A San Diego State University study published earlier this month has found that millennials appear to be the least religious generation ever recorded. SDSU psychology professor Jean M. Twenge suggested that one main reason for millennials abandoning religion is rising individualism in American culture, which is less prone to showing commitment to institutions.
"These trends are part of a larger cultural context, a context that is often missing in polls about religion," Twenge said in an article published by Eureka Alert.
"One context is rising individualism in U.S. culture. Individualism puts the self first, which doesn't always fit well with the commitment to the institution and other people that religion often requires. As Americans become more individualistic, it makes sense that fewer would commit to religion."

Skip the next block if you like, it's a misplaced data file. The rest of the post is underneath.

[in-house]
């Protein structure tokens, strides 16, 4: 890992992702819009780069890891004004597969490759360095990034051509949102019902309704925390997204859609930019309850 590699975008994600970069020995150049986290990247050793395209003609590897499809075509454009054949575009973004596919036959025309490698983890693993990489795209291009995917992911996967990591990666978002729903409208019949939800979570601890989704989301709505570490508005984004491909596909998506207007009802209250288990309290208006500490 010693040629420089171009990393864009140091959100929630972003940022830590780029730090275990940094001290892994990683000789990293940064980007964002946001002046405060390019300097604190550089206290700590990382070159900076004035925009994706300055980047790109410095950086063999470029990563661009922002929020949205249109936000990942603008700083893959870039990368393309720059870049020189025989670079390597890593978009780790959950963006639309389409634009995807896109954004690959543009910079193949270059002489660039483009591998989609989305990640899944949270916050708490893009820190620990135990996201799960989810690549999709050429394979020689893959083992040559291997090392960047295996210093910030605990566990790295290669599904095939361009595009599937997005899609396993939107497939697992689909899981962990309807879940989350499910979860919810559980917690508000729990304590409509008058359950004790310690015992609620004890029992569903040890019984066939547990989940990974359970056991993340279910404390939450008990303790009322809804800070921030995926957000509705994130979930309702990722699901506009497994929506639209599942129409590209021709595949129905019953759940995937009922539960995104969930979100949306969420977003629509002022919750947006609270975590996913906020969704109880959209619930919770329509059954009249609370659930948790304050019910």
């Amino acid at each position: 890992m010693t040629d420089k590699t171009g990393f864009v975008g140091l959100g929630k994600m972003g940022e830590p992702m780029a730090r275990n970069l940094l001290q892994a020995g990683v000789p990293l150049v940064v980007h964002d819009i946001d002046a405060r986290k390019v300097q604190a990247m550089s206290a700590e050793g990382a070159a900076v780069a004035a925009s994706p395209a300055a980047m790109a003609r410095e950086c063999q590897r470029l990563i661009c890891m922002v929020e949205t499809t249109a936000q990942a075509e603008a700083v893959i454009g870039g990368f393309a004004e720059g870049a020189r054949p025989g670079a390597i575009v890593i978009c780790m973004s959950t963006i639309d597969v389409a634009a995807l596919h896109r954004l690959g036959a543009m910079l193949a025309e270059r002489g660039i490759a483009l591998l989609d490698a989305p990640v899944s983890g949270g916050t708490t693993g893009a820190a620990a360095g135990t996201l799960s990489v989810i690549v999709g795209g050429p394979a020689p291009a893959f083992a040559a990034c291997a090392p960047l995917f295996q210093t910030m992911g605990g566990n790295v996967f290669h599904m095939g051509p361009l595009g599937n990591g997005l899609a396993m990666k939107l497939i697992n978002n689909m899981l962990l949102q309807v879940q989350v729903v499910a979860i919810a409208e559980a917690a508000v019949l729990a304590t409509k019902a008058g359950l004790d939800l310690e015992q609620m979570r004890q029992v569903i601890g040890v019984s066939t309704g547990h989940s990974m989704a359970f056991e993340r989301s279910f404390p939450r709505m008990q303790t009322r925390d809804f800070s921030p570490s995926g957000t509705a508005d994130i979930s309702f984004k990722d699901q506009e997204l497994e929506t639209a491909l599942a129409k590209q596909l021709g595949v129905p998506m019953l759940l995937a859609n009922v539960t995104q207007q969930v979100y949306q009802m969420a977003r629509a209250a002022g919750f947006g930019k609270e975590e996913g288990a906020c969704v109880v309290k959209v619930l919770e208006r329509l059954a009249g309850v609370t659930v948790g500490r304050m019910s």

The detailed study, which published its findings in the journal PLOS One, looked at data from 11.2 million respondents from four nationally representative surveys of U.S. adolescents ages 13 to 18 taken between 1966 and 2014.
The study defined millennials as "American adolescents and emerging adults in the 2010s," and said that they were "significantly less religious than previous generations (Boomers, Generation X) at the same age."